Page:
I brought Mom home and put her to bed, then ran out to fill the prescriptions and get the meds handed off to the med techs at her facility and set up the humidifier in her bedroom. Her roommate has gone down to dinner but they’re sending a tray up for us – chicken soup for Mom and the rest of tonight’s meal (popcorn shrimp and fries) for me. Mom is sleeping but it doesn’t seem to be restful. She’s been mumbling and whimpering in her sleep; I keep getting up to check on her, thinking she’s calling for me. She seems so fragile, so vulnerable.

It’s very quiet in here. I brought a book to read, a novel called Dad by William Wharton, but I don’t want to read it. It’s about a middle aged man dealing with his mother’s heart attack and father’s subsequent descent into dementia, and it’s just too close to home right now.

I’m fighting a head cold myself and want more than anything to take a nap, but there’s no room to get comfortable on the tiny love seat… and besides, they’ll be coming around to give Mom her meds any minute now.

Another wake-up call

I flew out this morning to spend a long weekend with my mom. I arrived just after lunchtime to find her in bed, asleep. She’s been fighting a cold for the last few days and I guess it’s just beating her down. I had stopped at Walmart on my way into town to get her Mucinex and Alka Seltzer Plus cold medicine, since she told me on the phone Wednesday that she’d run out of the cold medicine we got her last time. I also picked up a heart shaped tin of Dove chocolates at half price. When I showed it to her, she propped herself up on one elbow and held out her hand, her expression as eager as a child’s. Mom always did have a sweet tooth. We each had a chocolate and then I got her a glass of water and gave her a Mucinex. She’s got a hacking cough that sounds painful and a lot of chest congestion. Her hair looked awful, like it hadn’t been washed or even combed in days. I asked her when her next appointment is with the hairstylist who comes to the assisted living, and she said “I don’t think I made one.”

Oh dear. Unbeknownst to Mom, a group of her friends from the old apartment complex have been planning a special luncheon in her honor and they scheduled it for this Monday so that I could join them. A dozen ladies at a fancy restaurant and Mom without her hair done? This will never do. I got right on the phone and made her an appointment for a wash and set tomorrow morning. Now I just hope she’ll be feeling up to it – or, for that matter, for the luncheon on Monday.

She barely touched her dinner. Before they’d even come around with dessert, she told me she wanted to go back to her room and lie down. Skipping dessert is a sure sign that she’s not feeling well. When we got back to the apartment, though, she settled into her easy chair and turned on the TV. I think she did doze a bit in the chair during Andy Griffith reruns on TV Land. Andy Griffith was followed by M*A*S*H, which I’ve always enjoyed.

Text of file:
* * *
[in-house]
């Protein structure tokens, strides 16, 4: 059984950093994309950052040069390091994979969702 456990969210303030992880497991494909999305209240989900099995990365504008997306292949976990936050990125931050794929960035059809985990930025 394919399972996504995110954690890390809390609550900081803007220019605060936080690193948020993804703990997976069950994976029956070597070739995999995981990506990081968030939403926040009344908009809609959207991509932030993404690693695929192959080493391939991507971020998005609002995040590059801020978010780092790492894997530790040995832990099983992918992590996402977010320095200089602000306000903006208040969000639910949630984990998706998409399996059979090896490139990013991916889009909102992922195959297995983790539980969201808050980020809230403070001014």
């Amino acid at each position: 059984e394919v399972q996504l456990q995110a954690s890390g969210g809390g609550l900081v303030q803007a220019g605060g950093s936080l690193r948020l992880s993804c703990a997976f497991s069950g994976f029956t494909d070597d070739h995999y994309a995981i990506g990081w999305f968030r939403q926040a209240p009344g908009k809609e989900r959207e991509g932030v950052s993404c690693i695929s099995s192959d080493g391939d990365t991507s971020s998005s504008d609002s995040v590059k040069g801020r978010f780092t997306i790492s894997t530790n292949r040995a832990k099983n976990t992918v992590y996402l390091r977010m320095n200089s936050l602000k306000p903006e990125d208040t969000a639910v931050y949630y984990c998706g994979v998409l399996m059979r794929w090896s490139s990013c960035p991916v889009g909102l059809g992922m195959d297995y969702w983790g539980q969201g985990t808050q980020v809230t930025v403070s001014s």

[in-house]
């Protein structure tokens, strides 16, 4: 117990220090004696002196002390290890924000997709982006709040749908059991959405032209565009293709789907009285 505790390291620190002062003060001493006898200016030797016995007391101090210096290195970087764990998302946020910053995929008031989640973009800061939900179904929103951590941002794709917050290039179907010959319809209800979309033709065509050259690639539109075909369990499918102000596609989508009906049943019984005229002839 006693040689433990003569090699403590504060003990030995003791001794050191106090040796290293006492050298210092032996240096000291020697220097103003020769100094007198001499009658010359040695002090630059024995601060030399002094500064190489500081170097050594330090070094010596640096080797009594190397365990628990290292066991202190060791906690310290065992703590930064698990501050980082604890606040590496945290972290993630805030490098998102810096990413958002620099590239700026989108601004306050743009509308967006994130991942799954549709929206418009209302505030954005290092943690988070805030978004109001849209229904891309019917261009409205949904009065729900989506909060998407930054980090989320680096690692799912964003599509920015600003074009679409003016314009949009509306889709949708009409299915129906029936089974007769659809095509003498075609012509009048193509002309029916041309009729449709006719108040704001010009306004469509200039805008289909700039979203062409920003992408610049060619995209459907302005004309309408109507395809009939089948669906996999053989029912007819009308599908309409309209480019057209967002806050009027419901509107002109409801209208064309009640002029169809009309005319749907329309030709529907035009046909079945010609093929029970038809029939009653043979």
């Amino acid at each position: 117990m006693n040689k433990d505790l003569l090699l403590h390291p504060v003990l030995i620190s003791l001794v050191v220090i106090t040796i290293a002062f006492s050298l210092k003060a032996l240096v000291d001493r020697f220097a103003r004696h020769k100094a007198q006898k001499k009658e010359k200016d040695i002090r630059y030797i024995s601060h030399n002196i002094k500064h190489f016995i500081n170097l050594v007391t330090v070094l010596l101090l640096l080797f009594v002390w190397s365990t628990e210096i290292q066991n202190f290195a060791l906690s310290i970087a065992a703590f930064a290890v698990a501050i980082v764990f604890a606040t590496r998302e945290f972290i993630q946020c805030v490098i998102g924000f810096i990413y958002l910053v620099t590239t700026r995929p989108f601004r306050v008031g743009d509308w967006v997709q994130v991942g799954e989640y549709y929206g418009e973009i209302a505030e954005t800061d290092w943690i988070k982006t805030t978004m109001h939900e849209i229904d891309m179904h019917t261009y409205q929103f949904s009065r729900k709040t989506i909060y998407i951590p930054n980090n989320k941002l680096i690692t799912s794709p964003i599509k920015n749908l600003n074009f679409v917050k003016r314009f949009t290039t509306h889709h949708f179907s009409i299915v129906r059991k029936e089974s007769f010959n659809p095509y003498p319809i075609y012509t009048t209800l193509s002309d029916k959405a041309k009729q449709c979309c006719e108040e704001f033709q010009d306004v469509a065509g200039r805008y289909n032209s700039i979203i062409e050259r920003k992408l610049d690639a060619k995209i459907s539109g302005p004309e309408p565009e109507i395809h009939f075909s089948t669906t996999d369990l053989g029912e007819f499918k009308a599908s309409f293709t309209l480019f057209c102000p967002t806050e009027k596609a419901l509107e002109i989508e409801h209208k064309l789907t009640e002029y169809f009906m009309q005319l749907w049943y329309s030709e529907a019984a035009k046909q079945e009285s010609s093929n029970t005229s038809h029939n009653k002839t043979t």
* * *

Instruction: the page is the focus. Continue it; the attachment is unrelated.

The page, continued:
In the middle of an episode, Mom shouted over the blaring TV something about her eye. I turned down the volume and asked her to repeat it. Her eye felt sticky, she said, and a little sore. Would I take a look? I crouched down by the chair and had her remove her glasses. Her eyelids looked red and there was a little mucus in the corner of her right eye. Oh crap, is that pinkeye? Anxious, I pulled out my iPhone to consult WebMD, which suggested washing the eyes with water (or a natural tears solution, which we didn’t have) and using warm compresses every few hours. I read that to her and she got up, forgetting her walker, and headed into the kitchen where she started banging around in the cupboards. What are you looking for, Mom? Something to rinse my eyes with, she answered. In the kitchen?? I gently redirected her to the bathroom, where we checked the medicine cabinet. No eye drops, but half a box of Mucinex and an unopened bottle of cough syrup. She didn’t run out, she just forgot where it was. I helped her bathe her eyes with warm water and then prepared a warm washcloth for a compress. Before I left for the night, we repeated the process and I gave her some cough medicine.

It’s a fresh wake-up call every time I see her. She needs so much. She’s rapidly losing the ability to take care of even simple things for herself. The one piece of good news today is that we met with a kind, wonderful woman who works for a company that provides personal care services. They offer what they call “concierge service” at my mom’s facility, which you can purchase in half hour increments for only ten dollars. She was warm and friendly and gave Mom a hug when she left. So the next time Mom needs someone to run to the drugstore for cough syrup or whatever and our friend is out of town, I have someone I can call.

First thing in the morning, I’m tracking down the nurse and asking her to check on Mom. I’m worried. But I’m sure glad I’m here.